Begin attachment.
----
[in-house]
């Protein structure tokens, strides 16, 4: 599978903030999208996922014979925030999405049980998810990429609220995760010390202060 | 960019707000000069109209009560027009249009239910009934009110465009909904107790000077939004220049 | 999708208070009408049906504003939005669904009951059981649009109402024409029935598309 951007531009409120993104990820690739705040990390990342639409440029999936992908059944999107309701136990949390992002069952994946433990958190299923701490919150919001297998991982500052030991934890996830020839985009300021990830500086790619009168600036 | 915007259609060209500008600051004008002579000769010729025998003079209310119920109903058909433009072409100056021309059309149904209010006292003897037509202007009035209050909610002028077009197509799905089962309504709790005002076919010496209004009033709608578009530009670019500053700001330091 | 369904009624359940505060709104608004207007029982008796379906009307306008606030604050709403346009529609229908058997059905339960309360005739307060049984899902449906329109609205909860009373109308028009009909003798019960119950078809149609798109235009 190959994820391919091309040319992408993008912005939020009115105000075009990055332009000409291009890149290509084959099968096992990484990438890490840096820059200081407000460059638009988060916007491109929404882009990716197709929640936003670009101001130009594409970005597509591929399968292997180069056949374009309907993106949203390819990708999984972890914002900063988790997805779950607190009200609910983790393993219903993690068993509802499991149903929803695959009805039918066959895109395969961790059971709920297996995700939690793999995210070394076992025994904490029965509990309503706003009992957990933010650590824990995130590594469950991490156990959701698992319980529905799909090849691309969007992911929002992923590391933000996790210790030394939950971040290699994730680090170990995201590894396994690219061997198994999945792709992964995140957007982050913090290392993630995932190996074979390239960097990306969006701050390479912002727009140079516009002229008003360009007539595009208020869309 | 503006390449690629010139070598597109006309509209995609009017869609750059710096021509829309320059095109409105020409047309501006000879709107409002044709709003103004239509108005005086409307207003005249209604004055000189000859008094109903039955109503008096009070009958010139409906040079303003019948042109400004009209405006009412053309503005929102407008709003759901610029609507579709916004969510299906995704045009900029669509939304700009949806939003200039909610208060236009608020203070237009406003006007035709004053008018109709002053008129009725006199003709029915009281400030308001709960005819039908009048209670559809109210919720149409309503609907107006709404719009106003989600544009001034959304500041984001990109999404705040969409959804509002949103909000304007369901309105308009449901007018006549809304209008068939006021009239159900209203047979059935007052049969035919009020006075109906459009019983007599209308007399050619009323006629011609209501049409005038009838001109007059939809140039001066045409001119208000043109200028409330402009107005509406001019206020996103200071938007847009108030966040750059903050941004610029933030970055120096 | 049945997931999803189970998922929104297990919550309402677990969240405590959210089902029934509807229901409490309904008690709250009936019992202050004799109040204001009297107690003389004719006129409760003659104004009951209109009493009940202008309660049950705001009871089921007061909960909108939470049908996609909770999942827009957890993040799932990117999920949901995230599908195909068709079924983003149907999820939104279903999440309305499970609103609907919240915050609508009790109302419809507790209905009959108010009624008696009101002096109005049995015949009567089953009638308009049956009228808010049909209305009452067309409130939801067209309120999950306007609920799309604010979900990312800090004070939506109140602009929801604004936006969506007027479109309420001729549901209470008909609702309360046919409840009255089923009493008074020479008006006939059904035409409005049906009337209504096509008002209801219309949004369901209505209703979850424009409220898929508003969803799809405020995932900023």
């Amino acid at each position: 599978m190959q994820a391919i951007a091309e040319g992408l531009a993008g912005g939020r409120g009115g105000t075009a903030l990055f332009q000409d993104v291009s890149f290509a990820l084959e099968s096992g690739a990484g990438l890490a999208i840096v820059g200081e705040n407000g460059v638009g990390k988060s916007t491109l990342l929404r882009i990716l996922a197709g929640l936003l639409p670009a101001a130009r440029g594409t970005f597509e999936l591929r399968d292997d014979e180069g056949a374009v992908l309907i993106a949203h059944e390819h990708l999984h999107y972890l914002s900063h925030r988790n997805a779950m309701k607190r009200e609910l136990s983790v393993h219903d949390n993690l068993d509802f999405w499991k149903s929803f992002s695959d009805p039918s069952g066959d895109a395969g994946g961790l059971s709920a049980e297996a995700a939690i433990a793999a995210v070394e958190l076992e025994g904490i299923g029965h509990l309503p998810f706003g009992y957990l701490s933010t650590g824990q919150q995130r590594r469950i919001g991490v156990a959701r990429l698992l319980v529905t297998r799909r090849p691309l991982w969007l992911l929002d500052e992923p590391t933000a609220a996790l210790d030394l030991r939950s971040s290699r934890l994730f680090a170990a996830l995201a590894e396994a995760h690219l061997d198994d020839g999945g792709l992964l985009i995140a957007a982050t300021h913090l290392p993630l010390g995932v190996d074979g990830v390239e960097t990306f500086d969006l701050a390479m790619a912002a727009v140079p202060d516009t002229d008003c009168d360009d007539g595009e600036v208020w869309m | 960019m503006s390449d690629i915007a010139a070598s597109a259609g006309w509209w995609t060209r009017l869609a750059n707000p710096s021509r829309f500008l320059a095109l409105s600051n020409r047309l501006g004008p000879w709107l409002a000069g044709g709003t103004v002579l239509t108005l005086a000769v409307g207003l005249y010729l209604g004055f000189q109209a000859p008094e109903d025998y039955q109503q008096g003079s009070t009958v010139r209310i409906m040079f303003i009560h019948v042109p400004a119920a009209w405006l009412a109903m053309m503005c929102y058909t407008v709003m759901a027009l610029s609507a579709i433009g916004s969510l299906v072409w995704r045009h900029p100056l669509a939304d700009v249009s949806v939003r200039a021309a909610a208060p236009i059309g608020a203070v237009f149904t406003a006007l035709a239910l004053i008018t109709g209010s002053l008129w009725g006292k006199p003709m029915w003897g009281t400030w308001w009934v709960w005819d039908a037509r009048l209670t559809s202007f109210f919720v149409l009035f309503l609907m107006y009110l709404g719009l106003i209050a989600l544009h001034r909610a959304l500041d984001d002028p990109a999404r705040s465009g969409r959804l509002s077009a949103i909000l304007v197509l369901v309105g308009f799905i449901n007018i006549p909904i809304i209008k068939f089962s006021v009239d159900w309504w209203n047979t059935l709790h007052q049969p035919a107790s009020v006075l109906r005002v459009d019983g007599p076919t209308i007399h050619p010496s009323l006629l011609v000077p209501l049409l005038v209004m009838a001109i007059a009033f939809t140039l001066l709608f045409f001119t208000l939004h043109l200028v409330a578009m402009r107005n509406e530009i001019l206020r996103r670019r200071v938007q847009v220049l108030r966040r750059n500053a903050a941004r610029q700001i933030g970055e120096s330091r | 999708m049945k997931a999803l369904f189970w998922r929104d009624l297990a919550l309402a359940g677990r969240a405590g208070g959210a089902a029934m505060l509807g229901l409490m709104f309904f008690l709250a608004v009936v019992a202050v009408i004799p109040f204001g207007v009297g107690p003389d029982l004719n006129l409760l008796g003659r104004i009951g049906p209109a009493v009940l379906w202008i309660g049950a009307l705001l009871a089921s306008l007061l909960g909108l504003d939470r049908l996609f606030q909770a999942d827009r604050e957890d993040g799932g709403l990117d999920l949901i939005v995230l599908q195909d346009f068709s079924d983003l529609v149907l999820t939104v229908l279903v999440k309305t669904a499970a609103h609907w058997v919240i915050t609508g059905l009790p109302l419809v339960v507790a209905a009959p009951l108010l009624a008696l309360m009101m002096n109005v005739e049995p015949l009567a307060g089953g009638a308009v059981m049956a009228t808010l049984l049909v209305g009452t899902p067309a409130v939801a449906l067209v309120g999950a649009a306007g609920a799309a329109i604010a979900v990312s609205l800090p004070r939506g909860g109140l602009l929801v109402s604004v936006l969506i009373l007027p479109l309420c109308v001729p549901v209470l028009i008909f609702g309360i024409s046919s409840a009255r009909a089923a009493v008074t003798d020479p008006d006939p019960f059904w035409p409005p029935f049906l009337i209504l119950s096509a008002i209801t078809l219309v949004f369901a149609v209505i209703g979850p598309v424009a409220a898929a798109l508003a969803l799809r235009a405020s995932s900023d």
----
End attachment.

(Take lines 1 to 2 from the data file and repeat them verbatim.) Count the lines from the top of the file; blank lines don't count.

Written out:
[in-house]
């Protein structure tokens, strides 16, 4: 599978903030999208996922014979925030999405049980998810990429609220995760010390202060 | 960019707000000069109209009560027009249009239910009934009110465009909904107790000077939004220049 | 999708208070009408049906504003939005669904009951059981649009109402024409029935598309 951007531009409120993104990820690739705040990390990342639409440029999936992908059944999107309701136990949390992002069952994946433990958190299923701490919150919001297998991982500052030991934890996830020839985009300021990830500086790619009168600036 | 915007259609060209500008600051004008002579000769010729025998003079209310119920109903058909433009072409100056021309059309149904209010006292003897037509202007009035209050909610002028077009197509799905089962309504709790005002076919010496209004009033709608578009530009670019500053700001330091 | 369904009624359940505060709104608004207007029982008796379906009307306008606030604050709403346009529609229908058997059905339960309360005739307060049984899902449906329109609205909860009373109308028009009909003798019960119950078809149609798109235009 190959994820391919091309040319992408993008912005939020009115105000075009990055332009000409291009890149290509084959099968096992990484990438890490840096820059200081407000460059638009988060916007491109929404882009990716197709929640936003670009101001130009594409970005597509591929399968292997180069056949374009309907993106949203390819990708999984972890914002900063988790997805779950607190009200609910983790393993219903993690068993509802499991149903929803695959009805039918066959895109395969961790059971709920297996995700939690793999995210070394076992025994904490029965509990309503706003009992957990933010650590824990995130590594469950991490156990959701698992319980529905799909090849691309969007992911929002992923590391933000996790210790030394939950971040290699994730680090170990995201590894396994690219061997198994999945792709992964995140957007982050913090290392993630995932190996074979390239960097990306969006701050390479912002727009140079516009002229008003360009007539595009208020869309 | 503006390449690629010139070598597109006309509209995609009017869609750059710096021509829309320059095109409105020409047309501006000879709107409002044709709003103004239509108005005086409307207003005249209604004055000189000859008094109903039955109503008096009070009958010139409906040079303003019948042109400004009209405006009412053309503005929102407008709003759901610029609507579709916004969510299906995704045009900029669509939304700009949806939003200039909610208060236009608020203070237009406003006007035709004053008018109709002053008129009725006199003709029915009281400030308001709960005819039908009048209670559809109210919720149409309503609907107006709404719009106003989600544009001034959304500041984001990109999404705040969409959804509002949103909000304007369901309105308009449901007018006549809304209008068939006021009239159900209203047979059935007052049969035919009020006075109906459009019983007599209308007399050619009323006629011609209501049409005038009838001109007059939809140039001066045409001119208000043109200028409330402009107005509406001019206020996103200071938007847009108030966040750059903050941004610029933030970055120096 | 049945997931999803189970998922929104297990919550309402677990969240405590959210089902029934509807229901409490309904008690709250009936019992202050004799109040204001009297107690003389004719006129409760003659104004009951209109009493009940202008309660049950705001009871089921007061909960909108939470049908996609909770999942827009957890993040799932990117999920949901995230599908195909068709079924983003149907999820939104279903999440309305499970609103609907919240915050609508009790109302419809507790209905009959108010009624008696009101002096109005049995015949009567089953009638308009049956009228808010049909209305009452067309409130939801067209309120999950306007609920799309604010979900990312800090004070939506109140602009929801604004936006969506007027479109309420001729549901209470008909609702309360046919409840009255089923009493008074020479008006006939059904035409409005049906009337209504096509008002209801219309949004369901209505209703979850424009409220898929508003969803799809405020995932900023």